“Hopefully when the morning comes, /
We’ll be beautiful people again
With beautiful lives.”

One of the central themes of the cinema of Taiwanese director Tseng Ying-ting is human interaction and how outside factors from politics to economy influence it. In his new film “The Last Verse” he and his co-writer Shih Hong-ru focus on how globalization and growing democratization have influenced our world, but especially Asian countries. In his statement on the film the director describes how “the escalating poverty and hopelessness in the seemingly rich society” has become the thematic core of the film.

The Last Verse is screening at the 17th New York Asian Film Festival

However, especially economic factors as well as immigration play a huge role in how many young people experience the world. As recession forces people to leave their homes and their families, both of these concepts have changed their meaning since they became more international. Taiwanese cinema, specifically the works of Hou Hsiao-hsien and Edward Yang, has had a tradition of showing the increasing influence of globalization on families, urban architecture and the concept of home. For Tseng Ying-ting, these experiences are closely linked to his biography, especially the demoralizing effect of poverty and how it stands in the way of seeing a brighter future.

Nevertheless, his emphasis on cinema as poetry shows Ying-ting in the tradition of the aforementioned directors. As “The Last Verse” was screened at the 2017 Busan International Film Festival, the director mentioned how his film appeals to the “inner voice” of the audience. While many may have forgotten about poetry, or abandoned it from their lives, its “voice” still lingers within us all. In combination with the themes of the film, the director hopes to ignite a sense of beauty, but also hope in the audience to “face the future with courage”.

In the summer of 2000, Shih Ren-jie (Fu Meng-po) and Lee Xiao-ping (Wen Chen-ling) meet for the first time. Over the course of a few hours, the two discover their affection for one another and become a couple. While Ren-jie fulfills his military duties, Xiao-ping studies. Both hope to be able to live together in a flat of their own once Ren-jie has found a job. However, their dreams are threatened by the debt of Ren-jie’s father, with whom his son already had a difficult relationship. And as the collectors demand the son to pay the debt of his father, their love is tested, as they face a potential life-changing decision.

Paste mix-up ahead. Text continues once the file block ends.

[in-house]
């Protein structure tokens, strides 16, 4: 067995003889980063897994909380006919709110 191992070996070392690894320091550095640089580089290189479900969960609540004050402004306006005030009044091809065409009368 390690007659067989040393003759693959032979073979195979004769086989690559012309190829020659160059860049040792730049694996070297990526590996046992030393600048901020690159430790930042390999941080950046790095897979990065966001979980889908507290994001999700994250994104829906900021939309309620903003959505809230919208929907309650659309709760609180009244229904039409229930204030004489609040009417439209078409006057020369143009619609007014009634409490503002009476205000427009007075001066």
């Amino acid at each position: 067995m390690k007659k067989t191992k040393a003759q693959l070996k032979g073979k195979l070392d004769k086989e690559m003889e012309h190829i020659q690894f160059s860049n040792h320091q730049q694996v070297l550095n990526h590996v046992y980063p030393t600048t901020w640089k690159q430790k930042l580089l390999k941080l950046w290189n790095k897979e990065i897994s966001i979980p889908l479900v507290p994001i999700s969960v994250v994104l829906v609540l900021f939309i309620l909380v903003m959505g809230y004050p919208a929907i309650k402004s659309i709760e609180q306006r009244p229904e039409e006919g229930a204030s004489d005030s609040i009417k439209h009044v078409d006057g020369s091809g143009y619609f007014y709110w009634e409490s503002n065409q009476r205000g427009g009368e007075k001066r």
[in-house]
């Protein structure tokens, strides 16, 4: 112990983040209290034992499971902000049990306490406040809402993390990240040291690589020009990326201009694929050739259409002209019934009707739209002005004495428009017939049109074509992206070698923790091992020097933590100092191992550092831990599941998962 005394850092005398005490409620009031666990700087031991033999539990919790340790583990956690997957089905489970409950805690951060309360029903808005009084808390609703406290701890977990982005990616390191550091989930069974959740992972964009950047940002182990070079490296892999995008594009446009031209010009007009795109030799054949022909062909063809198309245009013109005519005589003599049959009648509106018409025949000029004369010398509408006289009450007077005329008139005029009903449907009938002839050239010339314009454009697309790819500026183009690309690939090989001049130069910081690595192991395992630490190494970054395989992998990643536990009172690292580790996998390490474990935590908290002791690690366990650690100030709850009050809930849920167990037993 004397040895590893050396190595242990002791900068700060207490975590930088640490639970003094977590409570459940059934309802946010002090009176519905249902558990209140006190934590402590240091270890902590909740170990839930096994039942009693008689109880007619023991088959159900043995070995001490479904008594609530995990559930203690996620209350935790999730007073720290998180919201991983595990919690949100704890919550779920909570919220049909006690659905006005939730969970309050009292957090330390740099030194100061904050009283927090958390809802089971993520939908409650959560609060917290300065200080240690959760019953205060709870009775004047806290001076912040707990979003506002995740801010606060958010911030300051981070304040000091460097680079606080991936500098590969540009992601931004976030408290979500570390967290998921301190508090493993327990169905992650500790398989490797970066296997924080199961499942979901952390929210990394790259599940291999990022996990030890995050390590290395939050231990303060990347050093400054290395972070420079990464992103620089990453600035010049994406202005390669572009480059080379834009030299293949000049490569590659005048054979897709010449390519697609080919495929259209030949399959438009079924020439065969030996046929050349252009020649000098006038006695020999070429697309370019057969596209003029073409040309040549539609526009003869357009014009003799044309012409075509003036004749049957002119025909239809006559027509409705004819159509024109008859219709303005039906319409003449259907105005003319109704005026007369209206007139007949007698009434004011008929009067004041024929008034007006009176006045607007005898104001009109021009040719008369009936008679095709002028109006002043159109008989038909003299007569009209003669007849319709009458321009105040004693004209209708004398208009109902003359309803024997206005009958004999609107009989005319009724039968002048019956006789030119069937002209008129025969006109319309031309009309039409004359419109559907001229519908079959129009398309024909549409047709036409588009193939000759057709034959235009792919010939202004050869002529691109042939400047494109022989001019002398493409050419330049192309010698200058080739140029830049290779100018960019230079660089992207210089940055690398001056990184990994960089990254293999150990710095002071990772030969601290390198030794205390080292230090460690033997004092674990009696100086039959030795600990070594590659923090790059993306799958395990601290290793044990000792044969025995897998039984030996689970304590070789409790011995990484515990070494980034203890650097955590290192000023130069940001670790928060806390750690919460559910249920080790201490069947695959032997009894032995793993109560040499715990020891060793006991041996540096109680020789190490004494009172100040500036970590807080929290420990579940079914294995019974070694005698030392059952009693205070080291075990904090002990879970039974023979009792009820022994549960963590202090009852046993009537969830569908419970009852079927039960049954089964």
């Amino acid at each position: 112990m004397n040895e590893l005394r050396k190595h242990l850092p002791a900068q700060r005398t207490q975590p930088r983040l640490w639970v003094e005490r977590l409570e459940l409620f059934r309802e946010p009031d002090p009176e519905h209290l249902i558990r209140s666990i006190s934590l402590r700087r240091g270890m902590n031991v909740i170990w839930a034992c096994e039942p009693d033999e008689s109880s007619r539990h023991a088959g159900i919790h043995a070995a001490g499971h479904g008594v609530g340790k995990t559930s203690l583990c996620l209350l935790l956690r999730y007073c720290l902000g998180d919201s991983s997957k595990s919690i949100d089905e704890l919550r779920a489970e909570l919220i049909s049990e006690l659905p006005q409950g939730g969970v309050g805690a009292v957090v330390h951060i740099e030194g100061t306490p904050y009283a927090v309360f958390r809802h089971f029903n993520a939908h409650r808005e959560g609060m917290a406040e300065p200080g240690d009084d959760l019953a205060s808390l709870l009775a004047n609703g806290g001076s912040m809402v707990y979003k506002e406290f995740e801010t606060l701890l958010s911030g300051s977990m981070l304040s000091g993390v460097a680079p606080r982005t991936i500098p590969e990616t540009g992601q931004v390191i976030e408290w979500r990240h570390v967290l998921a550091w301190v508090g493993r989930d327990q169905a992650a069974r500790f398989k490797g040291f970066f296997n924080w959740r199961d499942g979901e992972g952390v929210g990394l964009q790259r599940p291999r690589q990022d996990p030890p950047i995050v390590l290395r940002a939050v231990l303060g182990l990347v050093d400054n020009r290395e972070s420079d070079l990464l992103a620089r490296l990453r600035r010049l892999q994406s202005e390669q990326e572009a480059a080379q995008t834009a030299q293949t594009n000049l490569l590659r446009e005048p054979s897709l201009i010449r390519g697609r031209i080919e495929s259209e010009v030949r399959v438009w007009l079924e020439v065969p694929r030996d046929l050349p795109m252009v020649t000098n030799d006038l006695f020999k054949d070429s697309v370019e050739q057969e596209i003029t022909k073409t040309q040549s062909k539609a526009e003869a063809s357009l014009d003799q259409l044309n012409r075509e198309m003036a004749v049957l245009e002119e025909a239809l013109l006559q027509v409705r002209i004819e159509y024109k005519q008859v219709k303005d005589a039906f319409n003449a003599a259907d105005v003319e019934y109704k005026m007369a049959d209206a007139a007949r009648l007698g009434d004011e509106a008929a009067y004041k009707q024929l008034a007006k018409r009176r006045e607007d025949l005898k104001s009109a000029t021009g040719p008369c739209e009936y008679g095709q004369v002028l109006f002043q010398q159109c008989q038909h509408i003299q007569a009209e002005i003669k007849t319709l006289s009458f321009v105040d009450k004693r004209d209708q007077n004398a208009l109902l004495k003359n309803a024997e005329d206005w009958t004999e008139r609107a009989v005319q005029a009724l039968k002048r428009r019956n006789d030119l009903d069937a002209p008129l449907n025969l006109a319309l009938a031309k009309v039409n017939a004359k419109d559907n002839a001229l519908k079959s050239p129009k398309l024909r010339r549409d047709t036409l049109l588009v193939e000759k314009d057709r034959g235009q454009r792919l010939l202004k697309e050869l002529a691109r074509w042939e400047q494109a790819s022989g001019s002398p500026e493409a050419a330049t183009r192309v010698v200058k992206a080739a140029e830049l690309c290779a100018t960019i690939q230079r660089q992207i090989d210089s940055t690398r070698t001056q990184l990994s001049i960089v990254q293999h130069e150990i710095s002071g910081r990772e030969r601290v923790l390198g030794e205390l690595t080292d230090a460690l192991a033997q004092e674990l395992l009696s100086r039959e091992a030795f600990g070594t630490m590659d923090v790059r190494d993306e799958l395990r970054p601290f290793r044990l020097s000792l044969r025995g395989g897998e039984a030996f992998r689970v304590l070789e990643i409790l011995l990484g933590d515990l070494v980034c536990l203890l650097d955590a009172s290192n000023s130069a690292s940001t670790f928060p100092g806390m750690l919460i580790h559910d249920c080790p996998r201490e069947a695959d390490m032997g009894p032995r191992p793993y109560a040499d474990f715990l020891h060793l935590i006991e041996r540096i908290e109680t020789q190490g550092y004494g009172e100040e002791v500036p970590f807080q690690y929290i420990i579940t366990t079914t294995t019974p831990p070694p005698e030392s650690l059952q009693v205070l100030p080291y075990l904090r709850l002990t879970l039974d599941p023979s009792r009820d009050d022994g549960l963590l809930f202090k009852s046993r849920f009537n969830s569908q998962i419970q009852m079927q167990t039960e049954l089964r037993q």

The narrative of “The Last Verse” is divided into six segments, each of which set in a different year, beginning in 2000 and ending in 2016, and under a different title suggesting the state of the characters’ relationship. Of course, in the summer of 2000, at the start of a new millennium, the images are brightly lit, using mostly natural lighting, fitting to the general sense of levity, idealism and playful silliness. Consequently, the first meeting of Ren-jie and Xiao-ping plays out like a traditional teenage romance, including the tentative first looks, cheesy pick-up lines and reciting of poetry.

In the end, this feeling of lightness is something which defines this segment of the story, this precious puzzle piece of memory. However, the perfection of the moment, the laughter of youth, the music, the forest and the water surrounding them seems to good to be true. Interestingly, “The Last Verse” embraces this quality of one’s memory, the treacherous aspect of nostalgia, since the moment is not only irreplaceable but also constitutes an ideal the characters strive for. This sense of the world in their hands, the future shapeable and rich in promise is locked within their consciousness defined by a creeping feeling of finality.